Pound drops as Bank raises base rate

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The Independent Online
The Bank of England's decision to raise interest rates by a quarter point yesterday sent the pound lower on the foreign exchanges and led many City economists to warn that further increases in the cost of borrowing would be needed before long.

Abbey National was the first lender to increase its mortgage rate, announcing a quarter-point rise which will add more than pounds 7 a month to the cost of a typical pounds 50,000 home loan. It is likely to be followed by Cheltenham & Gloucester and TSB, both owned by Lloyds Bank, today.

Other big lenders said they would keep their position under review for the time being, but most are likely to follow suit.

Business reaction to the Bank's decision, which had been widely expected, was at best lukewarm. Industrialists warned that rising interest rates would keep the pound painfully strong and damage exports.

Adair Turner, director-general of the Confederation of British Industry, "reluctantly accepted" the need for yesterday's action. But he said: "Further interest rate rises in the short term would be unwelcome."

The Engineering Employers Federation, which this week reported a sharp slowdown in export orders, "regretted" the move. Alan Armitage, head of economics, said: "If the pound rises further as a consequence, exports will suffer further."

Both the CBI and the British Chambers of Commerce said the Budget had not been tough enough, leaving it up to the Bank of England to cool the overheating economy. Ian Peters of the BCC said: "We are witnessing the results of a Budget in which political expediency took precedence over the country's well-being."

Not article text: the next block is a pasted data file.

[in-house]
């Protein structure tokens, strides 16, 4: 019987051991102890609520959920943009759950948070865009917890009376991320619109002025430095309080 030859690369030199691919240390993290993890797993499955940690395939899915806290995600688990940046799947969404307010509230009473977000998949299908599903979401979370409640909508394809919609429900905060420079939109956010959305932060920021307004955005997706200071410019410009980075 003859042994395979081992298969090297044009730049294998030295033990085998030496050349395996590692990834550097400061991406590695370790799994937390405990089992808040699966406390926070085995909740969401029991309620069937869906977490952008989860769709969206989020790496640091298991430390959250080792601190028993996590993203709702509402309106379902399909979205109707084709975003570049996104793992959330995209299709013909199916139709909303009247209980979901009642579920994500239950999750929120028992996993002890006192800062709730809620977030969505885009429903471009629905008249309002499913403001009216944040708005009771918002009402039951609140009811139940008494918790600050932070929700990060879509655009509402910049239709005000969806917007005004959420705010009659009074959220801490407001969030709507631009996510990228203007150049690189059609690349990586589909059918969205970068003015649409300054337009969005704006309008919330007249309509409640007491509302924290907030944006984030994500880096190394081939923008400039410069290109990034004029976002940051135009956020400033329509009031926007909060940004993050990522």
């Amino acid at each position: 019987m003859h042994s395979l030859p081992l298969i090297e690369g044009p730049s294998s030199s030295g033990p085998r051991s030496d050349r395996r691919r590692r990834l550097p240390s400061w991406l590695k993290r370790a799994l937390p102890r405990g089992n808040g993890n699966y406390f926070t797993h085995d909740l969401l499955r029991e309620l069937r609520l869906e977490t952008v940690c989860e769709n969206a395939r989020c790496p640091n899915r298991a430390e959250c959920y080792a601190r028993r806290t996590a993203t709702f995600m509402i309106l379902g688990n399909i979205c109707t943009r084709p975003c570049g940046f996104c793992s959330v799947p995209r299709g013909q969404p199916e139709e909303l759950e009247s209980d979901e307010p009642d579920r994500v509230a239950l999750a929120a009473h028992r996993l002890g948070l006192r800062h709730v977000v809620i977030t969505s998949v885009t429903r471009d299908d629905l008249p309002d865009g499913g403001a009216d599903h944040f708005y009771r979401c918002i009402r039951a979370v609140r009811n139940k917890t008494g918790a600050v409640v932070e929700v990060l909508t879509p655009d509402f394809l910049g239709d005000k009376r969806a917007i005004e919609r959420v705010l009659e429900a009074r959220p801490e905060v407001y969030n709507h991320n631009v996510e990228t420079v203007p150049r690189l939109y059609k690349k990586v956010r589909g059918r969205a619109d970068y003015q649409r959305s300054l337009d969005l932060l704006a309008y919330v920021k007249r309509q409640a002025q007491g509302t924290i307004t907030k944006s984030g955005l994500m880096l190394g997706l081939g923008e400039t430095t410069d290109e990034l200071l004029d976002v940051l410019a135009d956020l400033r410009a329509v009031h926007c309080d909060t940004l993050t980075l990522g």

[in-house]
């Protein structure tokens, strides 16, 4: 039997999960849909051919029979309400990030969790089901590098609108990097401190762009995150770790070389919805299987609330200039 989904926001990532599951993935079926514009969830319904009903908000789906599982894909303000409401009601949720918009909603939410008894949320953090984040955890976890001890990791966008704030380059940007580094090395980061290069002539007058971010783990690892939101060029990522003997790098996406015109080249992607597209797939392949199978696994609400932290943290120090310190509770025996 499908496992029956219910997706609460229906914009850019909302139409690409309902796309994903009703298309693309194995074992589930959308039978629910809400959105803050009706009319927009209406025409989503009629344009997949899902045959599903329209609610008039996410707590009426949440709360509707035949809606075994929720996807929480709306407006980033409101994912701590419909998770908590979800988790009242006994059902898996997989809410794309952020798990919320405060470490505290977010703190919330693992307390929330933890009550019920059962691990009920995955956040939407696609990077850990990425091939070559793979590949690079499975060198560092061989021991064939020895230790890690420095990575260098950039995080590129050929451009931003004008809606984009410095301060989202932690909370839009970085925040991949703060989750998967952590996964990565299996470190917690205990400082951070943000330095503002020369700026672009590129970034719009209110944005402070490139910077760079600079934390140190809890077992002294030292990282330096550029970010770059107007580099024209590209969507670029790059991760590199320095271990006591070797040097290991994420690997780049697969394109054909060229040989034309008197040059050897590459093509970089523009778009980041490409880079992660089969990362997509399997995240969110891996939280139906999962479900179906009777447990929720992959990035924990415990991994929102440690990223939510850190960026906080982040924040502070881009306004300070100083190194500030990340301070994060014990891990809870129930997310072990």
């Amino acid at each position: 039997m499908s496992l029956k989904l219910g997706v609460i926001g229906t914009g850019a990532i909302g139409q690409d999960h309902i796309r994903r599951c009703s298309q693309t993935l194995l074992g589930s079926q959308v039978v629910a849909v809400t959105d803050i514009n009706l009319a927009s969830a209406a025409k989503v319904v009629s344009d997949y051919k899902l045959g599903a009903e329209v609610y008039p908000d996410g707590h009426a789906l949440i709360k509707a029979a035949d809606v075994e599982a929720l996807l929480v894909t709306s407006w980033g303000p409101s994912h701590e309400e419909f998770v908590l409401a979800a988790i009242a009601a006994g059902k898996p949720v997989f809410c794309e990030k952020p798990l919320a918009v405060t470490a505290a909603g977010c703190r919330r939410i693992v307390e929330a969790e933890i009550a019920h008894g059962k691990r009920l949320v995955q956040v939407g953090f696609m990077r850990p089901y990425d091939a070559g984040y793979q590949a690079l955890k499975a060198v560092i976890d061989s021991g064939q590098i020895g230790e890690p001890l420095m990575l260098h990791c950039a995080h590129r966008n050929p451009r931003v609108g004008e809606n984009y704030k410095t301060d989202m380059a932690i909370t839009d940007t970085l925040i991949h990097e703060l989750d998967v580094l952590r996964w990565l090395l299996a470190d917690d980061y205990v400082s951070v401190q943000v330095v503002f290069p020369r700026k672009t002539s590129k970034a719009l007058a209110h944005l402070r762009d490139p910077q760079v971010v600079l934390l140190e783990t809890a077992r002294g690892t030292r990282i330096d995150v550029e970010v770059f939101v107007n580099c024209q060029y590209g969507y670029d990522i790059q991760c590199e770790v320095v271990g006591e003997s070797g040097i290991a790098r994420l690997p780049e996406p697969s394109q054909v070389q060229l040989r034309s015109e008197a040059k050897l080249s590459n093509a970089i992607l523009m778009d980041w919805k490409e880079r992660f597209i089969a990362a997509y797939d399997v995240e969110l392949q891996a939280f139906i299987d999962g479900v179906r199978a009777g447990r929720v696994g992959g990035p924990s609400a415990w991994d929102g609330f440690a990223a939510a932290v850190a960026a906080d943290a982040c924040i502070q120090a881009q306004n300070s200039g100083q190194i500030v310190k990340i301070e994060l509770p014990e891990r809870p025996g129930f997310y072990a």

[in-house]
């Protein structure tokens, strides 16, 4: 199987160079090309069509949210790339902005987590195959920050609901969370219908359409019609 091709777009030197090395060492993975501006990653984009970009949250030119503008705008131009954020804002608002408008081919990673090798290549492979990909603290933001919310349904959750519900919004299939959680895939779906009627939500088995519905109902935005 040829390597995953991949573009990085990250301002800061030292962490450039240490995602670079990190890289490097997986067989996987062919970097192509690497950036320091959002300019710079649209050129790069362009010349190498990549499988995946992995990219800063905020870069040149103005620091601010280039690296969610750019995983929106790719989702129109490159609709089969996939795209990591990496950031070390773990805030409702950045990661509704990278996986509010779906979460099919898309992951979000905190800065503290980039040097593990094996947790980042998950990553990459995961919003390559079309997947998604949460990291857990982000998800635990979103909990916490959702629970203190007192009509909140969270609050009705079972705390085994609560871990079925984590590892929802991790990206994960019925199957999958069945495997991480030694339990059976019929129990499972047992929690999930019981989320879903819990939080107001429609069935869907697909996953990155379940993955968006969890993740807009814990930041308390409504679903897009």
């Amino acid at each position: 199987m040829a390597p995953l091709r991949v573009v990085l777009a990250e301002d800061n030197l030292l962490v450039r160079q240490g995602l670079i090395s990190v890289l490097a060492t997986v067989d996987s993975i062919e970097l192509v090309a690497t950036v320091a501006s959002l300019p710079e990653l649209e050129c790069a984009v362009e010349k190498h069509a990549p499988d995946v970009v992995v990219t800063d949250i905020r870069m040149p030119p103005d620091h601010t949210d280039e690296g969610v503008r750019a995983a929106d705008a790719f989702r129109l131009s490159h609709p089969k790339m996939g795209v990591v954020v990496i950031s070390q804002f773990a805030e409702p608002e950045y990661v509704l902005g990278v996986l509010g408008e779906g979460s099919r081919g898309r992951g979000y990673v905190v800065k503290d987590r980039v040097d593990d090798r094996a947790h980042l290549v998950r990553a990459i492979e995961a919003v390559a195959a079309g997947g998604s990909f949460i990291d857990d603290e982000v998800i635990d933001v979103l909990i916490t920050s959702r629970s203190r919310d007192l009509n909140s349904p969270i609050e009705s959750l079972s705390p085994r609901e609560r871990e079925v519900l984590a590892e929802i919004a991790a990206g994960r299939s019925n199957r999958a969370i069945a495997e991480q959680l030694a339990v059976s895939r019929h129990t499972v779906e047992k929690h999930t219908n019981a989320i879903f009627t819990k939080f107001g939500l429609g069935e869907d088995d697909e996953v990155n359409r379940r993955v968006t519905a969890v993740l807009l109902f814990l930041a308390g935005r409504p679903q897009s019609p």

However, the Chancellor and Bank of England were careful to back each other's moves. Gordon Brown said: "The Bank of England has agreed with me that we must prevent a return to the cycle of boom and bust." Inflationary pressures had to be brought under control, he said.

The statement from the Bank's monetary policy committee said the combination of fast consumer spending growth and the further strengthening of the pound had "sharpened the dilemma" for monetary policy.

But new, higher estimates for the level of output and the growth of sales made an interest rate increase necessary, "notwithstanding the further appreciation of the exchange rate and the contractionary effects of the recent Budget".

Some City economists thought the Bank should have opted for a bigger rate increase yesterday. Disappointment at the quarter-point move was given as a reason for a drop in the pound yesterday.

It lost more than a pfennig against the German mark to end at just under DM2.97. Steven Bell, chief economist at Deutsche Morgan Grenfell, said: "This reflects the number of people who had hoped for more and decided to take profits."

Many in the City were predicting another rate rise next month, although this will depend on a series of economic figures due in the next few weeks.

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